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Russia expects Hague court’s fair ruling on 2008 events in S. Ossetia — Foreign Ministry

The ministry said the Hague-based International Criminal Court's interpretation of the August 2008 events is "remote from reality"

MOSCOW, October 15. /TASS/. Moscow expects the judges of the Hague-based International Criminal Court (ICC) will announce a fair decision when considering a prosecutor's request for investigation into the August 2008 events in South Ossetia, Russia’s Foreign Ministry said on Thursday.

Earlier this week, ICC Prosecutor Fatou Bensouda requested a court sanction on launching an official investigation into the alleged war crimes against the ethnic Georgian population during the five-day conflict in the breakaway republic.

This comes more than seven years ago "after the attack of military forces of the [former Georgian President] Mikheil Saakashvili regime on the peaceful Tskhinval and Russian peacekeepers in South Ossetia," the ministry said.

"The ICC investigators as part of the case announce they are ready to probe the actions of South Ossetia’s militias against ethnic Georgians and also Russia’s forces who as prosecutors say "were possibly accomplices" in these actions," the statement reads.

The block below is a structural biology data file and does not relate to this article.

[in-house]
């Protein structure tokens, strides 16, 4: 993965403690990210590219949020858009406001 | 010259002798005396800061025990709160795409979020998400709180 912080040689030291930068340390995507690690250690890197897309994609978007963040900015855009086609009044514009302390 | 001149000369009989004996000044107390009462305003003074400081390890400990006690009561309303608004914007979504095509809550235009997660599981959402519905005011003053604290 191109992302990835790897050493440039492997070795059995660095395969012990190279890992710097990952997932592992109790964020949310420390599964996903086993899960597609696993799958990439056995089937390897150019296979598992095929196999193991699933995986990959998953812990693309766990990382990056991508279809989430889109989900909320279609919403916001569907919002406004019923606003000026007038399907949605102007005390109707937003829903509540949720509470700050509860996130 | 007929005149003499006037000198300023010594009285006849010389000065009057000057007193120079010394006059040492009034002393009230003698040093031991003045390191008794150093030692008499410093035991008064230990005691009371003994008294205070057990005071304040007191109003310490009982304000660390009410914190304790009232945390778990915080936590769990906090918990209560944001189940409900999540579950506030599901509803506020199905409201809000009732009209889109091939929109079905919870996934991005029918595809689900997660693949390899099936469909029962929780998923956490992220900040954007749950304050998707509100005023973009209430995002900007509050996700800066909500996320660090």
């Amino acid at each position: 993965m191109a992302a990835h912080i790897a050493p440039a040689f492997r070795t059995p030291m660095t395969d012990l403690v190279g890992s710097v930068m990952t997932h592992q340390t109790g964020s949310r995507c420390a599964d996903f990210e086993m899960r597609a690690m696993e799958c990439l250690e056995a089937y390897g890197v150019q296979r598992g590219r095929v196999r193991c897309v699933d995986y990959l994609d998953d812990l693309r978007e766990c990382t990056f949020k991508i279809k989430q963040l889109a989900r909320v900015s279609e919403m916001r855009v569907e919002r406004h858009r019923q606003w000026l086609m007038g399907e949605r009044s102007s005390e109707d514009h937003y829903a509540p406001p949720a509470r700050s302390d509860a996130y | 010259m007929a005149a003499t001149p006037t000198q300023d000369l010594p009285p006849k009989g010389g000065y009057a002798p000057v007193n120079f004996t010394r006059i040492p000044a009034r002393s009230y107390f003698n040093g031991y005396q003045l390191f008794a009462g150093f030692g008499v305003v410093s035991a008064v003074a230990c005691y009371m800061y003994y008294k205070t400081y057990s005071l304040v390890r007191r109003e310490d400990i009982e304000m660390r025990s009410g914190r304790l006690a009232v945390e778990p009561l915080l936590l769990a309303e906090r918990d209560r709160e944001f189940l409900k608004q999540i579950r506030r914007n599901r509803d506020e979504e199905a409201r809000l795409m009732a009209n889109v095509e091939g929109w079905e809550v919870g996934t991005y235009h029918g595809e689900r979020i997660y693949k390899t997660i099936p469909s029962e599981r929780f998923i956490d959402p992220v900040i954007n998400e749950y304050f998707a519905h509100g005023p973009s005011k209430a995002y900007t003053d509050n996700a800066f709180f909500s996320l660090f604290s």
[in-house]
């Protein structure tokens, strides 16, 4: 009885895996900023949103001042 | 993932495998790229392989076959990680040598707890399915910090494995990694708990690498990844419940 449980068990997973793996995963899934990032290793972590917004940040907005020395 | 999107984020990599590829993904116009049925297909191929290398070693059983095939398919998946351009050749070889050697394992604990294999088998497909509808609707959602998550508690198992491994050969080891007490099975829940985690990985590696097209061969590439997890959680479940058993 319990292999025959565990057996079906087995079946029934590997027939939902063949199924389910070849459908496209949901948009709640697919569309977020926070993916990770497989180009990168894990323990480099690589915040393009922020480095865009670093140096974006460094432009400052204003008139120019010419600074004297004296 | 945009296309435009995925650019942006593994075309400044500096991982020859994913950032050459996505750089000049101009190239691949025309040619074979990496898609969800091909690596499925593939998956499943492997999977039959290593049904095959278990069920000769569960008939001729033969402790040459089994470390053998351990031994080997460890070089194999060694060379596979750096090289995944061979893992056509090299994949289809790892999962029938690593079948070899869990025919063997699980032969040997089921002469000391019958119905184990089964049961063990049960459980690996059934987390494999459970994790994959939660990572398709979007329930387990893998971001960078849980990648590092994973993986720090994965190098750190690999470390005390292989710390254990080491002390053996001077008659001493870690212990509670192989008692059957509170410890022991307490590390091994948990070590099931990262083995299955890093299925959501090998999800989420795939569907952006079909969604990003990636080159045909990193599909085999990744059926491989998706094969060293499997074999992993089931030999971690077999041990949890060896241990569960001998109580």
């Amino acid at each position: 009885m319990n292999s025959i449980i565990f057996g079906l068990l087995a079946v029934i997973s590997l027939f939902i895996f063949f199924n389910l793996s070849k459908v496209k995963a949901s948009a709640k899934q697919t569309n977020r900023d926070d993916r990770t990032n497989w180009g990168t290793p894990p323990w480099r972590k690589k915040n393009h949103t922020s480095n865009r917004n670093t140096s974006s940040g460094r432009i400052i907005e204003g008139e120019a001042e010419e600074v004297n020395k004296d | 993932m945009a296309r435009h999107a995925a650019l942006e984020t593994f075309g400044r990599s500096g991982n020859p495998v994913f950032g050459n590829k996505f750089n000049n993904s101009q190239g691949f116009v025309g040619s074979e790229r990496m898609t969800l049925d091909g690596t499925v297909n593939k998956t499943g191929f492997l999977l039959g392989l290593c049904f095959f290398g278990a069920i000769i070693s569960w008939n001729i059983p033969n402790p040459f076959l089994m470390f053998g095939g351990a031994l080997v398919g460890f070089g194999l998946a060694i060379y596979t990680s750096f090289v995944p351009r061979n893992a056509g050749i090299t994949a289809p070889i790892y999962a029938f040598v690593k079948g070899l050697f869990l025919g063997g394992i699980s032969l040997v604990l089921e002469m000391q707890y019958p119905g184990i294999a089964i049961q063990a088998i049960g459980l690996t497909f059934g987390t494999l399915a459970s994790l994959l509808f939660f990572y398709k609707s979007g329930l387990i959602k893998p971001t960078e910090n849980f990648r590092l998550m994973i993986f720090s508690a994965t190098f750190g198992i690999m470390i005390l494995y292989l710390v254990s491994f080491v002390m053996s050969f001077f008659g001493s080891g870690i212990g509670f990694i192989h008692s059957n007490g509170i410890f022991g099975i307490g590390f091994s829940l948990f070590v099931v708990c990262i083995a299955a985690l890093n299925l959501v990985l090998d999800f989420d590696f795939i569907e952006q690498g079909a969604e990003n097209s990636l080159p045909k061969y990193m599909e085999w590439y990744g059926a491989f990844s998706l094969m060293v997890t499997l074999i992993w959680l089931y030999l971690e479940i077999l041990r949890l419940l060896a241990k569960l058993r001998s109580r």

"This interpretation of the August 2008 events that is so remote from reality and the documents reflecting them in fact covering up for the regime of Mikheil Saakashvili will hardly add to confidence in the office of the ICC prosecutor," the ministry said.

"We expect that when considering the request of the prosecutor the judges will deliver a decision that would answer the principles of justice," the statement says.

Over the past years, the Hague court has received hundreds of lawsuits from the affected persons and relatives of the killed South Ossetian citizens who were the witnesses of the 2008 events.

This evidence of the crimes committed by the Saakashvili regime are confirmed by materials of a Russian criminal case and more than 30 volumes of its have been handed over to the ICC prosecutor’s office, the ministry said.

The ministry also reminded that ten Russian peacekeepers were killed during the attacks of Georgian armed units "while performing their duty to protect the civilian population." However, judging from the conclusions made by the ICC prosecutor, "the deliberate killings of South Ossetians will not be the focus of the international investigation."

Georgia’s breakaway republic of South Ossetia was in the focus of a war between Russia and Georgia in 2008, declaring independence in the aftermath. More than 1,000 people were killed in a five-day war, including Russian peacekeepers. On August 26, 2008 Russia recognized independence of South Ossetia.

After the Georgian-South Ossetian conflict, Russia’s Investigative Committee launched a criminal case over genocide and mass killings of Russian citizens in South Ossetia, as well as Russian peacekeepers with the use of prohibited means and methods of waging a war and with participation of mercenaries .